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The Bulgarian treatment for postencephalitic parkinsonism based on belladonna

Photo: library

In 1900, a 24-year old man coming from the family of a herbalist from Sopot left for Constantinople to learn the secret of herbs. His name was Ivan Raev and two decades later he was to make a name for himself in Italy as the inventor of “cura bulgara”, or the therapy treating the symptoms of postencephalitic parkinsonism. His treatment is based on Atropa Belladonna, a plant that is highly toxic which is why it has been used as a poison, but also as a cure.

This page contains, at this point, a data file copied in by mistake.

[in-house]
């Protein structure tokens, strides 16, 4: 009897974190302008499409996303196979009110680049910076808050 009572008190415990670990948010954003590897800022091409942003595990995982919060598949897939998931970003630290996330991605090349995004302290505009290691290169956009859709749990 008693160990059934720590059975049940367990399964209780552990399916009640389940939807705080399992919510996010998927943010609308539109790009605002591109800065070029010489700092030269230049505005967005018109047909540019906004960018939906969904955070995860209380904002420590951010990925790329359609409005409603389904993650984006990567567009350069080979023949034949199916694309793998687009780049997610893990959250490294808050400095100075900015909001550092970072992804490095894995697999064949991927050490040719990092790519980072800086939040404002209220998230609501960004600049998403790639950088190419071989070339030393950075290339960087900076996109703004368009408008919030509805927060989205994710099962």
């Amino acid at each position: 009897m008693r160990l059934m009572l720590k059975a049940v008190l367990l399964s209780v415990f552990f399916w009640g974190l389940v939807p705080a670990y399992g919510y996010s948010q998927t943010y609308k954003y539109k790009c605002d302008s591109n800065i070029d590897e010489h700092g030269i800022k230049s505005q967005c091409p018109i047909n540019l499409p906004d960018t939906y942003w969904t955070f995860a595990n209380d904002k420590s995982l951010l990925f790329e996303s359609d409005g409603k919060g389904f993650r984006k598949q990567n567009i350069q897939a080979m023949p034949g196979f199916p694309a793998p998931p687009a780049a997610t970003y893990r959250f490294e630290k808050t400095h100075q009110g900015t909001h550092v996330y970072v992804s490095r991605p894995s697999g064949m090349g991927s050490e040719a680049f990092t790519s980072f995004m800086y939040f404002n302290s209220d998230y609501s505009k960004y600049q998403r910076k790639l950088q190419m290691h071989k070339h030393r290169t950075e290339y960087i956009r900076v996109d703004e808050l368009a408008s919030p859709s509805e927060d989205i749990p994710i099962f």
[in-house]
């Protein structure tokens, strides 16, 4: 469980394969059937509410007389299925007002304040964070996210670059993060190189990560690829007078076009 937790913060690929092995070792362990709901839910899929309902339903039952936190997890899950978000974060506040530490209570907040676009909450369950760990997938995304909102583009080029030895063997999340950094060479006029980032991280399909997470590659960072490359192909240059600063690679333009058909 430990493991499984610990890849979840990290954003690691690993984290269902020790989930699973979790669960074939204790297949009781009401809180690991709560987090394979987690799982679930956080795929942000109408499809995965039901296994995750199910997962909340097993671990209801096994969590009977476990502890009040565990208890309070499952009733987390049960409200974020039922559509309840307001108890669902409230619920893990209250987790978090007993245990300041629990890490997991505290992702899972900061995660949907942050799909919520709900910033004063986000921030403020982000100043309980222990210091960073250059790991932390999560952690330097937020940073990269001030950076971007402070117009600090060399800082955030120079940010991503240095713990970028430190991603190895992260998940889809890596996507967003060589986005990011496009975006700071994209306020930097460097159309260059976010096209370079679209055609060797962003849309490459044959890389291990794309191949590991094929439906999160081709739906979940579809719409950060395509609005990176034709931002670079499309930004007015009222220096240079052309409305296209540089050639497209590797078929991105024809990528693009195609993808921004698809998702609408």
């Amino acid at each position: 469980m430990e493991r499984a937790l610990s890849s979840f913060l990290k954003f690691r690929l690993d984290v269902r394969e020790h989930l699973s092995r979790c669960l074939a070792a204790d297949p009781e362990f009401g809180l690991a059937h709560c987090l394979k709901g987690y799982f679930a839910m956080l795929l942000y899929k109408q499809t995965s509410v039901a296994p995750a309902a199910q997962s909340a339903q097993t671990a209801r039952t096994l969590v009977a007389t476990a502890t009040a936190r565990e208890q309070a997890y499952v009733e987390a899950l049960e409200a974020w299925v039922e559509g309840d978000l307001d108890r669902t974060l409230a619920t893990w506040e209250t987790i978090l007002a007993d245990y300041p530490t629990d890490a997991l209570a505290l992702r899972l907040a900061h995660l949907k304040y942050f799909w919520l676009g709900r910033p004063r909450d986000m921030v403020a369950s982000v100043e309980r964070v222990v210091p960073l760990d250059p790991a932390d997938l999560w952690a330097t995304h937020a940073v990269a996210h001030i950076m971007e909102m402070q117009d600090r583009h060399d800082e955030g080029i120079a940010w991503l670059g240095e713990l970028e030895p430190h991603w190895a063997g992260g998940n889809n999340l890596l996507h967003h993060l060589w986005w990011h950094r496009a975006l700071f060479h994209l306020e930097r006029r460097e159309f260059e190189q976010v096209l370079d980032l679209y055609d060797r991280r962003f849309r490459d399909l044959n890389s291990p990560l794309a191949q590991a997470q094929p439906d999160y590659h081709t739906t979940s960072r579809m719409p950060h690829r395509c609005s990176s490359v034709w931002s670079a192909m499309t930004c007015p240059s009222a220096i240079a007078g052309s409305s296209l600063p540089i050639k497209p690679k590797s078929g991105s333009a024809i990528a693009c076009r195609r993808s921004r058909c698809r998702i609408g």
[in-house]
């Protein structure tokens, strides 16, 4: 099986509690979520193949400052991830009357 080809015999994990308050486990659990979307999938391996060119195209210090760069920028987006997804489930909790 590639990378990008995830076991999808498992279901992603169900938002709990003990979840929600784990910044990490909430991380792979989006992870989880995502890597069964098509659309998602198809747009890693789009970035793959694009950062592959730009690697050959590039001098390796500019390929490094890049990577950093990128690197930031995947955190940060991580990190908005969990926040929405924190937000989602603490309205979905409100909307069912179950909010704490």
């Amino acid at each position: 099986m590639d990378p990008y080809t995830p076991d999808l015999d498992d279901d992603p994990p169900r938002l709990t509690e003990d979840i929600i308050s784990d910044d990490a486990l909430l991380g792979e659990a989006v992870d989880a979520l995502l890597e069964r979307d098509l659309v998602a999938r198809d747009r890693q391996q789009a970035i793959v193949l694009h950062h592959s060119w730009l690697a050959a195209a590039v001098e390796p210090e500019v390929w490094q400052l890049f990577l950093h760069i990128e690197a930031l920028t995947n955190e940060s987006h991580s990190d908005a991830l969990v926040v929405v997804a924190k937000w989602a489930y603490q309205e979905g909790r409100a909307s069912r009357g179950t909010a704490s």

Ivan Raev applied his belladonna infusion for the first time to treat a woman from a village near Chirpan. Seeing her laying there, her face frozen, he said to himself: “This must be sleeping sickness,” and he took a handful of roots out of his bag. In the morning the woman had stopped having convulsions and was asking for food.

Read more about Ivan Raev’s incredible story in Bulgarian treatment saves Europe from deadly epidemic

Editing by Elena Karkalanova

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